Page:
When speaking to Dr. Diehn’s myriad patients, one often hears, “he took care of my kids too,” and “he’s such a wonderful doctor.” Really it seems that almost anyone you ask in the community knows of Dr. Diehn, a quiet and humble hero, and now a GBMC Titan.

And last but not least … Doctor Alan Tapper

Alan Tapper, MD
Alan Tapper, MD, a founder of GBMC’s Ob/Gyn department, has been a physician of remarkable vision and foresight. In the 1970s, he sensed the changing demands of obstetrics in the region and began advocating for family-centered obstetrical care long before that approach was acceptable or popular. In 1978, against very strong objections, Dr. Tapper established the first birthing room at GBMC, and subsequently the first maternity facility in the state of Maryland to have one.

His unique character, affability, trustworthiness and sense of humor make him one of the outstanding physicians in our community.
Dr. Tapper’s children describe their father as truly the most dedicated and committed doctor. Amy Tapper recalls the many nights he would receive calls from patients at home and without hesitation offer to meet them at the hospital--- regardless of how serious or minor the symptom. “I believe my father truly enjoyed waking up in the middle of night to see a patient or respond to a call—he was perfectly suited for the job—on call 24 hours a day ready to help someone. Scott Tapper, now a vascular surgeon, wrote, “anywhere we went in Baltimore, women would come up to us and tell their stories of childbirth or surgery and how wonderful dad was sitting at the foot of their bed or in chair next them, being super patient with them, taking time to talk to them, answering all their questions, all the while also watching football on TV with their husband!”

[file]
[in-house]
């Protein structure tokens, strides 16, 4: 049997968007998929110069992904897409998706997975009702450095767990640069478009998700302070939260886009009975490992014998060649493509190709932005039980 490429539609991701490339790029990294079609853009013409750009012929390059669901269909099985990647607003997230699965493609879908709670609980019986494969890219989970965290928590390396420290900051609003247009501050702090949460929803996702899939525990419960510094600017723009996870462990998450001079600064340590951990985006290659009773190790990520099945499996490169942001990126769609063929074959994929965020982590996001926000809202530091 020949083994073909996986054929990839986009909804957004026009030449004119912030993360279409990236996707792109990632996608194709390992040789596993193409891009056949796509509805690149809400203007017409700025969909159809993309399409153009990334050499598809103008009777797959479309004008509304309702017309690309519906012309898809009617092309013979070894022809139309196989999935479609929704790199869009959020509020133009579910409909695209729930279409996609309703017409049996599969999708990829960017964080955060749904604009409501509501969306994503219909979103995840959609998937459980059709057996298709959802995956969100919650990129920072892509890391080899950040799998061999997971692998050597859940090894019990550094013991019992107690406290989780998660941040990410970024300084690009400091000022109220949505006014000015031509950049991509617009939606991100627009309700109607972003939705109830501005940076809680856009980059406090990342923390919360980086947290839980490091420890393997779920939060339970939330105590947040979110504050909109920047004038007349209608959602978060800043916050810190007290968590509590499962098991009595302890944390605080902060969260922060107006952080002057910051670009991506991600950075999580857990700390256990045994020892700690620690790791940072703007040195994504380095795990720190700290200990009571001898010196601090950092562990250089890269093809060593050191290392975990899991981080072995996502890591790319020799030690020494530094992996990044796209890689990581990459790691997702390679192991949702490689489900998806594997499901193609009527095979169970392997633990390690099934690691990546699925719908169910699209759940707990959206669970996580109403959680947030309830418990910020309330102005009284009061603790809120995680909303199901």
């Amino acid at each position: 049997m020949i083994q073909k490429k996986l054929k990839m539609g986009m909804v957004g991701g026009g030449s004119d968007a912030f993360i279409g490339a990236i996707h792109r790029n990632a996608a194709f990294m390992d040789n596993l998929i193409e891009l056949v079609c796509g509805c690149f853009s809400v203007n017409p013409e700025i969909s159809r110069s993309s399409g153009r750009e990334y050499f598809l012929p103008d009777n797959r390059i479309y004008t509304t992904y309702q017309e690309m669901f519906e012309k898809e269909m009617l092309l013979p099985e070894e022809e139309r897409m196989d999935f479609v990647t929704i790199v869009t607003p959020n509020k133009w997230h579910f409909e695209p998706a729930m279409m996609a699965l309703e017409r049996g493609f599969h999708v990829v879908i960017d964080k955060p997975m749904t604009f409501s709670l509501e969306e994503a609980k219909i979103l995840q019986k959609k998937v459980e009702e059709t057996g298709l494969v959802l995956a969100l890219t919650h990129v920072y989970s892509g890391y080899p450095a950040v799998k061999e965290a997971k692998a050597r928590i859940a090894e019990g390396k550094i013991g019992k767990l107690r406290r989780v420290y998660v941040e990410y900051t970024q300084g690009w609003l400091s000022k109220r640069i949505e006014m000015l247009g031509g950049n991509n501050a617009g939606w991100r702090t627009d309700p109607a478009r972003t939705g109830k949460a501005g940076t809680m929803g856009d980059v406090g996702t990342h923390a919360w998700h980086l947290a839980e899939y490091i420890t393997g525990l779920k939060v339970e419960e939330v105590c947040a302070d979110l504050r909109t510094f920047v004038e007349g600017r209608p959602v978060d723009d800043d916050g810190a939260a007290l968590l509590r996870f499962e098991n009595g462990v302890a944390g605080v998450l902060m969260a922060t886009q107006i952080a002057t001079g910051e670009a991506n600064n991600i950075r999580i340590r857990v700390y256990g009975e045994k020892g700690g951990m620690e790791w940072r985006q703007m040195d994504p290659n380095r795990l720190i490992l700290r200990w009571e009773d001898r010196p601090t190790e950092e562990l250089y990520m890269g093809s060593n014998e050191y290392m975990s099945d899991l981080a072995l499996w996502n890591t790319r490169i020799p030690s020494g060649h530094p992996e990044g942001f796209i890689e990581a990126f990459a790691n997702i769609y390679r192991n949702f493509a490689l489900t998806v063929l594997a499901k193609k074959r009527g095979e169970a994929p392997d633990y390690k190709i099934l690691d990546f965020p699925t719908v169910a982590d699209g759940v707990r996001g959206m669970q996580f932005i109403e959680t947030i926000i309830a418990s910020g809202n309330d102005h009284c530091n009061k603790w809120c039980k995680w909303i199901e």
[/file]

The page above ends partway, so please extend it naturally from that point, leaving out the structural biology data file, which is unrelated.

According to his partner of 22 and a half years, Dr. Emma Zargarian, Dr. Tapper was also well known for consistently promoting progressive changes that improved patient care. Together they elevated GBMC’s position as the preeminent institution for women’s healthcare. Dr. Zargarian also describes Dr. Tapper as being ahead of his time in the way he treated women physicians entering the profession as complete equals. Not everyone would have been able to welcome a woman physician partner in the 1970’s in the way that he did. She states that Dr. Tapper loved the profession and thought of his patients as people first, patients second. From simply asking questions to get to know them better, to attending funerals for patients and their families, he invested in their lives. Dr. Tapper’s family echoes this sentiment: Amy writes: “even today, some years after his retirement, wherever he goes, he takes great pleasure in running into former patients, their children and grandchildren--—and dare I say great-grandchildren. I learned early on that whenever I went anywhere with my dad, even to Graul’s, i needed to look presentable—because no doubt we would hear a ‘hi Dr. Tapper’ . . . And the introductions and stories would begin.”

Dr. Tapper is known by the community to be a brilliant, gregarious, extremely funny, and profoundly dedicated individual and we are so lucky to have been the hospital where he chose to dedicate his work. Once when Amy Tapper asked her father why he chose obstetrics, he said it was one of the areas of medicine that was happy and that he was bringing joy to people’s lives. Dr. Tapper slept night after night after night at GBMC delivering babies, his son remembers, and established a work ethic that he now tries to uphold in his surgical practice today. Dr. Tapper’s focus on patient and family-centered care was a clear representation of GBMC’s vision long before it was established. His unique character, affability, trustworthiness and sense of humor make him one of the outstanding physicians in our community.